|Health and Safety Related Issues|
What are the possible side effects of creatine supplementation?
Research conducted on potential side effects of creatine supplementation focuses on three areas:
Supplementation and Musculotendinous Stiffness Watsford et al., 2003
Dehydration and Heat Illness
An anecdotal claim is that creatine supplementation increases the risk of dehydration and heat illness because it retains water in muscles that are need to regulate and maintain homeostasis in other regions of the body. Volek et al. (2001) examined this claim testing 20 healthy men who either supplemented with creatine (.3g/kg body weight) or a placebo for 7 days. The men performed a 30 minute cycling test at 60 - 70% of their VO2 max followed with three 10 second sprints in an environmental chamber at a temperature of 37*C and 80% humidity. Data collected for heart rate, blood pressure, sweat rate, rectal temperature showed no differences between the creatine and placebo groups. There were also no symptoms of cramping for either group. The creatine group also had higher increases of peak power during the cycling test then the placebo group. Research has developed several suggestions in regards to creatine loading prior to exercise.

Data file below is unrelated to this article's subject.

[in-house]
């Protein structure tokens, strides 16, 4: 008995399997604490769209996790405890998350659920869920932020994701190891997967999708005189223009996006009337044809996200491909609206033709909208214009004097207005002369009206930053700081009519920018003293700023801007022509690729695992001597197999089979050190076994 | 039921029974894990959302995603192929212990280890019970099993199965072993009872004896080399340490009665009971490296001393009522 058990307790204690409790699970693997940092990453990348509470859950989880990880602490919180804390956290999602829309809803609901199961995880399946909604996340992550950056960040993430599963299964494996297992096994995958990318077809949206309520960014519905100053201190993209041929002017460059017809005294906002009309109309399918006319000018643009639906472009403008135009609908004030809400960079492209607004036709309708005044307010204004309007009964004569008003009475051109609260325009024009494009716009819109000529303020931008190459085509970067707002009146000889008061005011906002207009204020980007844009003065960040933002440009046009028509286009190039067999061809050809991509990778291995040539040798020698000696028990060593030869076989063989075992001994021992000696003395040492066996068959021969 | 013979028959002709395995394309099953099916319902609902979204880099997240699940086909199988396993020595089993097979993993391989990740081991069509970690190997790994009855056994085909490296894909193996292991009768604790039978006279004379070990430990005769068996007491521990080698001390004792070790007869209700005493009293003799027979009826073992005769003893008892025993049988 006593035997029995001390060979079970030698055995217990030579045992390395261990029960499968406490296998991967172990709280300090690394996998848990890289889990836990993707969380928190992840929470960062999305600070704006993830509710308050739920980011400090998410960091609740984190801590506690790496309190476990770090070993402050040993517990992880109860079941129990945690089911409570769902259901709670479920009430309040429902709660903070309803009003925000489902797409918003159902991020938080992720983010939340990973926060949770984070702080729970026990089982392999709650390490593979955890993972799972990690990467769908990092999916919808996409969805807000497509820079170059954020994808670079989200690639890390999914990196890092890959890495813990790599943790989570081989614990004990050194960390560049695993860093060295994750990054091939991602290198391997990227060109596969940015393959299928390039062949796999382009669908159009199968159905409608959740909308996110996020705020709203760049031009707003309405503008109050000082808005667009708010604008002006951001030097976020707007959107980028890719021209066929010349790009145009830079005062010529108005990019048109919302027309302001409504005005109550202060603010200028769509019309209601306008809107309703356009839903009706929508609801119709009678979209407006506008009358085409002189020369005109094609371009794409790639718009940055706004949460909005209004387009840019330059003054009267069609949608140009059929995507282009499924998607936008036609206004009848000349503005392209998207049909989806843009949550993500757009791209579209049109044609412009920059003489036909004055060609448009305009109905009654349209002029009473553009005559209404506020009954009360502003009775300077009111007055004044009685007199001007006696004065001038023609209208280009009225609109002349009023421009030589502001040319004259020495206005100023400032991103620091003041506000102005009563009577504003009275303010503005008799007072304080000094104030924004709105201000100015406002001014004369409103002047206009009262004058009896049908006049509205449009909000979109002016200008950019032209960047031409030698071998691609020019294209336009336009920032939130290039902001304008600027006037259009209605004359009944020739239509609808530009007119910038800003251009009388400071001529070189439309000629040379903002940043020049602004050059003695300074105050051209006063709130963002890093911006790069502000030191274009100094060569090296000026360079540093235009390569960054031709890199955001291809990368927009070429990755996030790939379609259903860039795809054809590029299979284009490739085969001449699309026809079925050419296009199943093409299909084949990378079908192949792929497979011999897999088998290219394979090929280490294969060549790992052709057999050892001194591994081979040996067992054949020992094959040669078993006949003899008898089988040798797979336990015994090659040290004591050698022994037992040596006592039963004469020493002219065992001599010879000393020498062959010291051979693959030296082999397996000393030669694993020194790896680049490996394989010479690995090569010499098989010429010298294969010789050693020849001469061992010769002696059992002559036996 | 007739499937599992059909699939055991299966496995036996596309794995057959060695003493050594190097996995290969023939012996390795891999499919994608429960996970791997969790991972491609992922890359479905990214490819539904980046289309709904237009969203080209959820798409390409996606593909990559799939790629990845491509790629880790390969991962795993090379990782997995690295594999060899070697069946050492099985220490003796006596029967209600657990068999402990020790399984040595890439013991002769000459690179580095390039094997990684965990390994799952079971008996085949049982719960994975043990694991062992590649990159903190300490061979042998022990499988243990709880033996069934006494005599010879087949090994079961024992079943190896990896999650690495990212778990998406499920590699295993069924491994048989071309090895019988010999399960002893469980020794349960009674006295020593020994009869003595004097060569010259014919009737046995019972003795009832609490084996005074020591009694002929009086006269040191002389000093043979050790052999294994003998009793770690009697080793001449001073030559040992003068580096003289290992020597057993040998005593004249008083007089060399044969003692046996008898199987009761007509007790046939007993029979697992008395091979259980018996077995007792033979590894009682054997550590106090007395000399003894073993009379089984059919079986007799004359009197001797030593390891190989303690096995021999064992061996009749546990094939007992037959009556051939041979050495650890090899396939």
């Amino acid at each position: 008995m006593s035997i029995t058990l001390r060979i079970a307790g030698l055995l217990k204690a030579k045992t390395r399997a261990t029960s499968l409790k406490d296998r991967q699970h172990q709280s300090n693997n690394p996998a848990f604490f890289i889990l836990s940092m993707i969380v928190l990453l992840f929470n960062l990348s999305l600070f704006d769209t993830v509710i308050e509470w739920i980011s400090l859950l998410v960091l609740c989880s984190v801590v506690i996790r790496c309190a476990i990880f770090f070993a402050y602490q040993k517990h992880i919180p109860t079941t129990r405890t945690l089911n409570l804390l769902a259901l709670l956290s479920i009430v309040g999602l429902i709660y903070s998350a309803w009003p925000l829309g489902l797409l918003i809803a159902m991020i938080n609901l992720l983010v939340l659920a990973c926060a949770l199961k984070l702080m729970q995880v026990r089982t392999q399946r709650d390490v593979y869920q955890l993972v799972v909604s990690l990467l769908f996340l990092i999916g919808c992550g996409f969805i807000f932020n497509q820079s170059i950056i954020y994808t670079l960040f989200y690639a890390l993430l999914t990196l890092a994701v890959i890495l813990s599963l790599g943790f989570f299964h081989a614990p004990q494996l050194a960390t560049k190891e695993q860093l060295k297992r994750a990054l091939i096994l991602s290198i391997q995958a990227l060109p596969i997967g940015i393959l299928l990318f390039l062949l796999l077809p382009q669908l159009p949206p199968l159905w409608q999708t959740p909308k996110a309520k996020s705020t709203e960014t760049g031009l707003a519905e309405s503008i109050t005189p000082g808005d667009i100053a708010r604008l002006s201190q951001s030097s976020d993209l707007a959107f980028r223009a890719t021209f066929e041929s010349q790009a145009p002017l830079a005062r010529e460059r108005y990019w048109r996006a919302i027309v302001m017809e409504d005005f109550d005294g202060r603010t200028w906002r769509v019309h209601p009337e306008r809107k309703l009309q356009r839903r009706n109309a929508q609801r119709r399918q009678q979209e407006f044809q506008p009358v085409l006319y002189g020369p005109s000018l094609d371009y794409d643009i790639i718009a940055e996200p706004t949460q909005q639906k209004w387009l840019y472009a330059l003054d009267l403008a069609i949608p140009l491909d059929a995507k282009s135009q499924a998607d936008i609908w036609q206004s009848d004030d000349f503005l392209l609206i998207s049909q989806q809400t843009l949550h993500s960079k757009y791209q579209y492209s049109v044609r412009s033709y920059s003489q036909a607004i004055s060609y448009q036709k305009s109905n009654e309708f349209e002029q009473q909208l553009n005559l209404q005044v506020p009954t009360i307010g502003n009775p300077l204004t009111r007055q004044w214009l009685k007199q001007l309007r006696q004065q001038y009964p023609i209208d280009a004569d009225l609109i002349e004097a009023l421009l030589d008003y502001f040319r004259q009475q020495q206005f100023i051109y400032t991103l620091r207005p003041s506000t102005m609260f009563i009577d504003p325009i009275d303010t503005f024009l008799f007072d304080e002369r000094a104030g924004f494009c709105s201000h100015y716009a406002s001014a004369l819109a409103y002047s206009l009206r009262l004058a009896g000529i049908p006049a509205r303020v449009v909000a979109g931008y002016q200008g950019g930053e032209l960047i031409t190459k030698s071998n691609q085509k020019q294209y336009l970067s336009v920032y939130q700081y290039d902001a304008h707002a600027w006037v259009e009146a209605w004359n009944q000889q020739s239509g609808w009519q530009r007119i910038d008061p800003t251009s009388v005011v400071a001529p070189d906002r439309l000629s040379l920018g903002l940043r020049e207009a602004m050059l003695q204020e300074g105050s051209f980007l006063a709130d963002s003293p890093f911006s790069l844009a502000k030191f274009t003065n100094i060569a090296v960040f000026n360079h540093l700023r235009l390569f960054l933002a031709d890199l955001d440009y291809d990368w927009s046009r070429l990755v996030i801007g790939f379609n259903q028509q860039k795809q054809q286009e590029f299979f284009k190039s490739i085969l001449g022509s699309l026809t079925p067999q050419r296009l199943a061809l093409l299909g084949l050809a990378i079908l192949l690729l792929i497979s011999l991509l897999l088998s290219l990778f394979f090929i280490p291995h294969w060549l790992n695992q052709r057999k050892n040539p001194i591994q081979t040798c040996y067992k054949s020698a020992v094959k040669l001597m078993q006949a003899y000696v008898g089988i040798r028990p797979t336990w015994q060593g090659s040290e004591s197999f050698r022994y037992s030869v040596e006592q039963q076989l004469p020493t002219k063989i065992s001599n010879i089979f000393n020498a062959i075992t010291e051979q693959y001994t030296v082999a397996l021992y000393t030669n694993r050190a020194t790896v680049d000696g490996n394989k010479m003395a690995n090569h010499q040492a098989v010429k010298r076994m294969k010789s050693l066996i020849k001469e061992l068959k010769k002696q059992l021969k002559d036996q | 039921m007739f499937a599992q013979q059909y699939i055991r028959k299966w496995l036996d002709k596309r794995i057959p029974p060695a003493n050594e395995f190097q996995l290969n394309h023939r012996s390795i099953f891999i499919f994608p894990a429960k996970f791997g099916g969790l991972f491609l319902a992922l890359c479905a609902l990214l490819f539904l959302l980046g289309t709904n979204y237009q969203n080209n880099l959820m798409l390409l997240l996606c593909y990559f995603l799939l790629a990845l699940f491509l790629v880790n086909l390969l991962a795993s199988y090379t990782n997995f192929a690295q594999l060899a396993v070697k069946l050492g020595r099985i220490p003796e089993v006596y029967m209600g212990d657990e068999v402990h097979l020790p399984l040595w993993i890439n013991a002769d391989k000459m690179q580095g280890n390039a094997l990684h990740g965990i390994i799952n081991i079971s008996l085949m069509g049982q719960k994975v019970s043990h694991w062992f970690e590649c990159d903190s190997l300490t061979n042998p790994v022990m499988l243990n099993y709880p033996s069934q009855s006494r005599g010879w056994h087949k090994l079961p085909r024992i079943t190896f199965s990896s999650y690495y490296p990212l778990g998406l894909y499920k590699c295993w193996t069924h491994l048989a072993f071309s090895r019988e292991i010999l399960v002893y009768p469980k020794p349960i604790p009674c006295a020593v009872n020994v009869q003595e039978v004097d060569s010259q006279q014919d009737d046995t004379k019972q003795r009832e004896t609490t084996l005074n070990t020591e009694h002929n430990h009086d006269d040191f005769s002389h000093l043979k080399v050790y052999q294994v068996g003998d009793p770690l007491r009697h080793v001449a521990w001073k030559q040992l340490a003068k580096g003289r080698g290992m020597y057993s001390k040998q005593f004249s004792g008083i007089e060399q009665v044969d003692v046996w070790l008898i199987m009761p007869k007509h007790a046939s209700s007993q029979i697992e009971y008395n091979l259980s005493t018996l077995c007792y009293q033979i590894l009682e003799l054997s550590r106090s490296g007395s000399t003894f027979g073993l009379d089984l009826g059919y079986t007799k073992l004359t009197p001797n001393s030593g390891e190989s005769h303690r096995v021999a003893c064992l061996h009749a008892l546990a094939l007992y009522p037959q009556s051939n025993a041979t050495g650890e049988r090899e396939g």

Anecdotal reports also state that creatine supplementation has a negative effect on kidney function. However, research has found that this is not the case.
Kreider et al. (2003) examined for a 21 month period the effects of creatine supplementation on renal function in 98 collegiate NCAA Division IA football players by collecting data on blood variables (muscle and liver enzymes, electrolytes, lipid profiles) and urinary measures. The subjects were placed into 1 of 4 groups: 1.) non-users, 2.) users for 0 - 6 months, 3.) users for 7 - 12 months, and 4.) users for 12 - 21 months. No differences in blood or urinary analysis were shown between the groups and all of the results were within normal ranges (Rawson et al., 2003).
Research by Schilling et al. (2001) also confirmed that creatine supplementation did not effect kidney function. His study consisted of 26 collegiate athletes who supplemented creatine. The kidney function tests were within normal ranges for every athlete (Mottram, 2003).
Due to the lack of research regarding
the effects of creatine supplementation on pre-existing and recognized
kidney dysfunction individuals with these conditions are advised to avoid
creatine supplementation (Taes
et al., 2003).
Creatine's Effects on Hepatic (Liver) Function
Studies also show that creatine
supplementation does not effect liver function. Waldron et al. studied
the effects of creatine supplementation on liver function of 8 subjects
during a 5 week high intensity exercise routine. There were no reports
of changes in alanine aminotransferase (ALT), aspartate aminotransferase
(AST), alkaline phosphate, albumin, creatinine, or total bilirubin.
(Robinson et al., 2000)
Miscellaneous Informational Links
FDA report on long term safety of creatine monohydrate
is Creatine Monohydrate? / Metabolism
and Storage of Creatine / Energy
Creatine Loading / Creatine,
Exercise, and Sport Performance /Health
and Safety Related Issues / Age,
Gender, and Creatine Supplementation / Creatine
and Clinical Use / Additional
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